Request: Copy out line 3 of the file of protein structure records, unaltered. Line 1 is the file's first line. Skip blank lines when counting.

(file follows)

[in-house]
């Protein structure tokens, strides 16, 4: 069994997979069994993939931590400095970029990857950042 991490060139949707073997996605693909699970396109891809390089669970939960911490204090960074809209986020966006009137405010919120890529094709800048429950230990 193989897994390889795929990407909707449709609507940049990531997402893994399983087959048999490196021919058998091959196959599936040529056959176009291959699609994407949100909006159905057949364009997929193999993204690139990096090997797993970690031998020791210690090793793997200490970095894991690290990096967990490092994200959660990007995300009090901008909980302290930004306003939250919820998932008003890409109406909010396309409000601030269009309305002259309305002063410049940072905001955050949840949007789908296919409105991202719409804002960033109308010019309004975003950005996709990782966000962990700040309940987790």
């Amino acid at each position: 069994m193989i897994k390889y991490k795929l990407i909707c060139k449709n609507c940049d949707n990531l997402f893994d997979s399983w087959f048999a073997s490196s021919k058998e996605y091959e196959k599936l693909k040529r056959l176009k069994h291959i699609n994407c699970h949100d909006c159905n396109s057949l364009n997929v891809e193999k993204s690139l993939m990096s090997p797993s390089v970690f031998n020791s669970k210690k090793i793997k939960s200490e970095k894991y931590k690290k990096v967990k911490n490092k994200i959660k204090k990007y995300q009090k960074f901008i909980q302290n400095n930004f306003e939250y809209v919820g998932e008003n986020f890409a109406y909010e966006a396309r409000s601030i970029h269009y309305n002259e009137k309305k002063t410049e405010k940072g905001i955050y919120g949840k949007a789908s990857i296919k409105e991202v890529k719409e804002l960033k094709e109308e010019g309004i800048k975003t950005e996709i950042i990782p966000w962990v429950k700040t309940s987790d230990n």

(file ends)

């Amino acid at each position: 069994m193989i897994k390889y991490k795929l990407i909707c060139k449709n609507c940049d949707n990531l997402f893994d997979s399983w087959f048999a073997s490196s021919k058998e996605y091959e196959k599936l693909k040529r056959l176009k069994h291959i699609n994407c699970h949100d909006c159905n396109s057949l364009n997929v891809e193999k993204s690139l993939m990096s090997p797993s390089v970690f031998n020791s669970k210690k090793i793997k939960s200490e970095k894991y931590k690290k990096v967990k911490n490092k994200i959660k204090k990007y995300q009090k960074f901008i909980q302290n400095n930004f306003e939250y809209v919820g998932e008003n986020f890409a109406y909010e966006a396309r409000s601030i970029h269009y309305n002259e009137k309305k002063t410049e405010k940072g905001i955050y919120g949840k949007a789908s990857i296919k409105e991202v890529k719409e804002l960033k094709e109308e010019g309004i800048k975003t950005e996709i950042i990782p966000w962990v429950k700040t309940s987790d230990n």